Everything I know about Stephen Hawking I learned one evening a couple years ago at the old Claremont Hotel on the border between Oakland and Berkeley, California. I was there to give a speech and was late for the gig, so instead of waiting for an elevator I took the stairs down a couple floors in the old wooden hotel. Bursting through the doors at the bottom of the stairs and into the lobby I almost crashed into Stephen Hawking! Killing a world-famous physicist in a wheelchair is not what I wanted to be remembered for so it was lucky I was able to roll a bit to one side and avoid — just barely — taking out both Hawking and his chair.

Recovering from my gaffe, the first thing I noticed was that Hawking was surrounded by four (4!) attendants, all of them attractive young women (not the girls from the picture). This guy, trapped as he was in his body ravaged by ALS, still knew how to live. He proved this again when I bumped into Hawking — in a completely different sense — in the Claremont bar after my gig, where he was still surrounded by the laughing girls and apparently enjoying a festive beverage.

I thought about that encounter, if it even was an encounter, this week when I heard about Hawking’s new book and Discovery Channel documentary in which he cautions against announcing ourselves to the universe just in case aliens we attract want to eat, enslave, or simply eliminate us, which Hawking apparently sees as a pretty good bet. His premise being that we are a young civilization in an old galaxy and if we are visited by aliens they’ll probably bring enough firepower to burn our sorry asses.

This latter part of the story is where Hawking and I part ways, because I simply don’t agree. If superior aliens are going to find us — attracted no doubt by old Sonny & Cher and Partridge Family episodes — I’d posit that they have already done so, found us boring, and moved on. But I guess that wouldn’t make much of a book, would it?

In other news I was surprised this week, not that HP bought Palm (after all, they’d already bought 3Com, which begat Palm) but that the press had figured the deal would go to Lenovo. This was analyst manipulation of stupid reporters. Yes, Lenovo is moving into mobile devices like all of its competitors, but buying Palm made little sense because: 1) Lenovo is a Microsoft hardware OEM and pretty much nothing else, and; 2) Lenovo already over-paid for the IBM PC business and would hardly be expected to spend a comparable amount for Palm, which holds less market share and brand value. Once burned, twice shy.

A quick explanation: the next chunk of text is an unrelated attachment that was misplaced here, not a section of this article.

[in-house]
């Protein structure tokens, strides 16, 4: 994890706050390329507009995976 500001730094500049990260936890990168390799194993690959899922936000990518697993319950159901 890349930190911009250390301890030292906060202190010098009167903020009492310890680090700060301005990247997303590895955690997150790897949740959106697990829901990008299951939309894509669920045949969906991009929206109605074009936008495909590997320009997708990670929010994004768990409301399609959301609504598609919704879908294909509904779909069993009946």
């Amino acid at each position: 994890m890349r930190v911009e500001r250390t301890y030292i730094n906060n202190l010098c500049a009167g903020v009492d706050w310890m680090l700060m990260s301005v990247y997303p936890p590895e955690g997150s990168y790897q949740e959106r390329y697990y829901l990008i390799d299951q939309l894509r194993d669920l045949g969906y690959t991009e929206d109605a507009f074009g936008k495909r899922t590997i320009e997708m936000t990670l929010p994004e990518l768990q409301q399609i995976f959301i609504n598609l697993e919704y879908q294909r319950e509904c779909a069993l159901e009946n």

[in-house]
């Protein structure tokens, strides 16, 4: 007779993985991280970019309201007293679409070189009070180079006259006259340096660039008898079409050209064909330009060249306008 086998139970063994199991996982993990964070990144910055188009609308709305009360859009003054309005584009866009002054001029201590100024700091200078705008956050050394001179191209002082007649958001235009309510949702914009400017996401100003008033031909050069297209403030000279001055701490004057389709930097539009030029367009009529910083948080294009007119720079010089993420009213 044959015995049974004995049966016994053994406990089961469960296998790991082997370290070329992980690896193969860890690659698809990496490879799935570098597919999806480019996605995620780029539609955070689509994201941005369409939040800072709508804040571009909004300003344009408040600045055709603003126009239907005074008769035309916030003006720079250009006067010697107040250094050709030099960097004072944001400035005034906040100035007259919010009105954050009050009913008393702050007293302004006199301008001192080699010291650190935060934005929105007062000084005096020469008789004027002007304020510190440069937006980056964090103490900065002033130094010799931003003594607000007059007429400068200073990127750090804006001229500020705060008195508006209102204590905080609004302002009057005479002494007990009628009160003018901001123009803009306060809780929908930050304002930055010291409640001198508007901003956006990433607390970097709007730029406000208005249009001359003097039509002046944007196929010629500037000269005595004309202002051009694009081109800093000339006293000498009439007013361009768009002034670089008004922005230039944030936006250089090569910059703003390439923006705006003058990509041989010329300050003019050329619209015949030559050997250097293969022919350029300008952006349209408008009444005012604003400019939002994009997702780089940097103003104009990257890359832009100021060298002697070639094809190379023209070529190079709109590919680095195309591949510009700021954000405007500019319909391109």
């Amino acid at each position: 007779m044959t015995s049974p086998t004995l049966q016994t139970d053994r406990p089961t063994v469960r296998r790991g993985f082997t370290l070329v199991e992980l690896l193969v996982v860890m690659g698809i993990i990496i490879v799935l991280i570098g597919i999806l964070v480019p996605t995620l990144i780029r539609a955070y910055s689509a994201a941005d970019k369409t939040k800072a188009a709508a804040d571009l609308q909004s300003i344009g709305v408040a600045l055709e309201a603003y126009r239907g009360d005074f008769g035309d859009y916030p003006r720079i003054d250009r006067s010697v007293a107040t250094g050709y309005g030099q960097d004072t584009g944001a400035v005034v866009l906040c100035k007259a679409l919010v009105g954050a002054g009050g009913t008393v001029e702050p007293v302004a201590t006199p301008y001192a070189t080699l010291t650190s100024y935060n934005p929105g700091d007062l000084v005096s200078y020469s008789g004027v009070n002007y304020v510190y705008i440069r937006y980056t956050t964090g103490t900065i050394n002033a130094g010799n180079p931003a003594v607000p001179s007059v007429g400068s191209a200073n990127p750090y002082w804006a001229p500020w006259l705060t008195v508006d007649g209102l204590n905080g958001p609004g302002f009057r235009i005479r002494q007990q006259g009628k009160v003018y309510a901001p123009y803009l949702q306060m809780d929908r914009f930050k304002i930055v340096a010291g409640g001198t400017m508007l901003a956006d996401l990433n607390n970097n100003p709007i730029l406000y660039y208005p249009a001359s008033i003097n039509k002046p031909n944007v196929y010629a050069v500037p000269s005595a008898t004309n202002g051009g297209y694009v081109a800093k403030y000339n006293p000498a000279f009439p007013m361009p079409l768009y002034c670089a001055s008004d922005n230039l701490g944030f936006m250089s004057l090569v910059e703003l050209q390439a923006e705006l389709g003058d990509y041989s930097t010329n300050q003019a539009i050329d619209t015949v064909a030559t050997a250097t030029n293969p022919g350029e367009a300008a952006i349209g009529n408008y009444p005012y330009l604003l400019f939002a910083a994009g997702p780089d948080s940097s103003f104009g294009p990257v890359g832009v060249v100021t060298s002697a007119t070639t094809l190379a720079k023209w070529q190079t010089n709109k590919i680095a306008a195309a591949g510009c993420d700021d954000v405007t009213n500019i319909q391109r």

HP, on the other hand, really wants to see itself as a significant player in all market segments. They have the technical depth to make good use of Palm technology and their early iPod licensing shows they are somewhat open to lateral thinking when it comes to mobile devices. Now I hope they do something really exciting with Palm’s WebOS.

At this point you’ve probably figured out that there is no dominant theme to this column, which is really a list of random ideas. Most random of all, it seems to me, is word that Google apparently revealed last week at a Mountain View, California planning commission meeting its intention to build housing units on part of its campus in that city. I’m surprised this wasn’t picked-up by the local papers. So in addition to being given free access to unlimited Lucky Charms cereal (the entire basis for Google’s technical success — remember you heard it here first) at least some Google employees will get what might be free (or certainly subsidized) housing.

If work is your life this might even make sense but I would need Google to go just a bit further and agree to regularly wash and groom my two dogs before I’d agree to move in.

This idea of company housing, which is very common in Asia, is not unknown in the U. S..  Apple tried to do it during the first reign of Steve Jobs when the company bought hundreds of acres in the Almaden Valley south of San Jose and proposed to build there a huge live-work development. When Steve left Apple in 1985 the idea left with him and eventually Apple sold the property.

It would be interesting to know if the Steve Jobs of 2010 still thinks his 1985 idea was a good one?